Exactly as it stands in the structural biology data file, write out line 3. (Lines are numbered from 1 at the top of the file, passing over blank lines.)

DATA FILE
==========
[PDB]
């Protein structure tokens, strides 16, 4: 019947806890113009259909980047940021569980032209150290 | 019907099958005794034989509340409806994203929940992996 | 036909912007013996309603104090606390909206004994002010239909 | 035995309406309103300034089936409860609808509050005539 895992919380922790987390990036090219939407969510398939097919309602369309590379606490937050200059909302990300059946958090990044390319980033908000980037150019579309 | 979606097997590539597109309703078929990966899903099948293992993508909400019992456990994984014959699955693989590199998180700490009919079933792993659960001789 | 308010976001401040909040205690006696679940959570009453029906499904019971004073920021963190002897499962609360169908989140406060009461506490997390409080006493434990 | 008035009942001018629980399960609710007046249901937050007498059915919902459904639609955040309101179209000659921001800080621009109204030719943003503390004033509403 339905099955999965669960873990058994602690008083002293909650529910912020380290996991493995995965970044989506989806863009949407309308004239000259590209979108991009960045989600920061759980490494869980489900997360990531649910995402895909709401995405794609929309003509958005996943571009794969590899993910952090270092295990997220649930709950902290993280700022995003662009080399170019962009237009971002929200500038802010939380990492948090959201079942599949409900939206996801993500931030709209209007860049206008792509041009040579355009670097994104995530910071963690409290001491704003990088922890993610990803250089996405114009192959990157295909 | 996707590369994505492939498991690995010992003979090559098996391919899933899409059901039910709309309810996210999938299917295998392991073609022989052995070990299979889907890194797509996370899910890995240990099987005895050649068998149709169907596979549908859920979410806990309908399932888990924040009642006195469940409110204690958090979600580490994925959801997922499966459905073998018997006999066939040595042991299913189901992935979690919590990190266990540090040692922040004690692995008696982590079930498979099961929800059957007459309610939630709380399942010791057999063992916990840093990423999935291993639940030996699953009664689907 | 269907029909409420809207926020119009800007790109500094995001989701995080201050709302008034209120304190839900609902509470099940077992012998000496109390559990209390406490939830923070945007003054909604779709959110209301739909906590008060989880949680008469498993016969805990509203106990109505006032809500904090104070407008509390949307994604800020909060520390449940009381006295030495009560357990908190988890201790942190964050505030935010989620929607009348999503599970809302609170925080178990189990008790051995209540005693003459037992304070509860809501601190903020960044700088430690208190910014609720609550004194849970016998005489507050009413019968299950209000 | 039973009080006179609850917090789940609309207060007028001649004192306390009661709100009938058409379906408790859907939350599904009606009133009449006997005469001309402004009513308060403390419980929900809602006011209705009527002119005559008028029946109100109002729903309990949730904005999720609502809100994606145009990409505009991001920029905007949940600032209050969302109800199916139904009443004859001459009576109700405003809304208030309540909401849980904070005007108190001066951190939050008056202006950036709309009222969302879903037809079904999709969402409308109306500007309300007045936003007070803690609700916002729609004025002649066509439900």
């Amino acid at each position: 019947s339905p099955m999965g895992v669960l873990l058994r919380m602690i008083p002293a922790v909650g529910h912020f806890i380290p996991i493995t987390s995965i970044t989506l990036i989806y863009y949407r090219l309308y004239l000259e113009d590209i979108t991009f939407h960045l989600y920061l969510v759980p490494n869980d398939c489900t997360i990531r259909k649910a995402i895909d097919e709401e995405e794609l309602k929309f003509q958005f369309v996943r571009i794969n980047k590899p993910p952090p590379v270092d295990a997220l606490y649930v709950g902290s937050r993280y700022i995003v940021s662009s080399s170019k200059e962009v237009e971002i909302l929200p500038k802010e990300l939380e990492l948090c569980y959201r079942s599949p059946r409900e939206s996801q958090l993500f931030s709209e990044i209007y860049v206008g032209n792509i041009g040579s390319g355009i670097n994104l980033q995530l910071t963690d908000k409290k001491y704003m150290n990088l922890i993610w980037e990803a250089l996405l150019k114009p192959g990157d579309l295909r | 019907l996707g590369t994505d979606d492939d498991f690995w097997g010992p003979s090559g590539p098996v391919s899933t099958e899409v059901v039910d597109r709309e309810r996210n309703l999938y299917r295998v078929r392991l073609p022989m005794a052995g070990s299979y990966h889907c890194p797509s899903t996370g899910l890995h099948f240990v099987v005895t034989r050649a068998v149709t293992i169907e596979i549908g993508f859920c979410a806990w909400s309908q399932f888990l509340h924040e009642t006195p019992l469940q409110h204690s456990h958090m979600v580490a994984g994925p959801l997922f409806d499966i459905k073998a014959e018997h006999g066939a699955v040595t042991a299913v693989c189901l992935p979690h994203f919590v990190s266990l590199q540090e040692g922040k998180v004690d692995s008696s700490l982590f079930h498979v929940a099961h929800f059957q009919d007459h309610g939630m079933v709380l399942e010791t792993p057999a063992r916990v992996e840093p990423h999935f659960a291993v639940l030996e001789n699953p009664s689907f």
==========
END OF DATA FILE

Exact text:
């Amino acid at each position: 019947s339905p099955m999965g895992v669960l873990l058994r919380m602690i008083p002293a922790v909650g529910h912020f806890i380290p996991i493995t987390s995965i970044t989506l990036i989806y863009y949407r090219l309308y004239l000259e113009d590209i979108t991009f939407h960045l989600y920061l969510v759980p490494n869980d398939c489900t997360i990531r259909k649910a995402i895909d097919e709401e995405e794609l309602k929309f003509q958005f369309v996943r571009i794969n980047k590899p993910p952090p590379v270092d295990a997220l606490y649930v709950g902290s937050r993280y700022i995003v940021s662009s080399s170019k200059e962009v237009e971002i909302l929200p500038k802010e990300l939380e990492l948090c569980y959201r079942s599949p059946r409900e939206s996801q958090l993500f931030s709209e990044i209007y860049v206008g032209n792509i041009g040579s390319g355009i670097n994104l980033q995530l910071t963690d908000k409290k001491y704003m150290n990088l922890i993610w980037e990803a250089l996405l150019k114009p192959g990157d579309l295909r | 019907l996707g590369t994505d979606d492939d498991f690995w097997g010992p003979s090559g590539p098996v391919s899933t099958e899409v059901v039910d597109r709309e309810r996210n309703l999938y299917r295998v078929r392991l073609p022989m005794a052995g070990s299979y990966h889907c890194p797509s899903t996370g899910l890995h099948f240990v099987v005895t034989r050649a068998v149709t293992i169907e596979i549908g993508f859920c979410a806990w909400s309908q399932f888990l509340h924040e009642t006195p019992l469940q409110h204690s456990h958090m979600v580490a994984g994925p959801l997922f409806d499966i459905k073998a014959e018997h006999g066939a699955v040595t042991a299913v693989c189901l992935p979690h994203f919590v990190s266990l590199q540090e040692g922040k998180v004690d692995s008696s700490l982590f079930h498979v929940a099961h929800f059957q009919d007459h309610g939630m079933v709380l399942e010791t792993p057999a063992r916990v992996e840093p990423h999935f659960a291993v639940l030996e001789n699953p009664s689907f």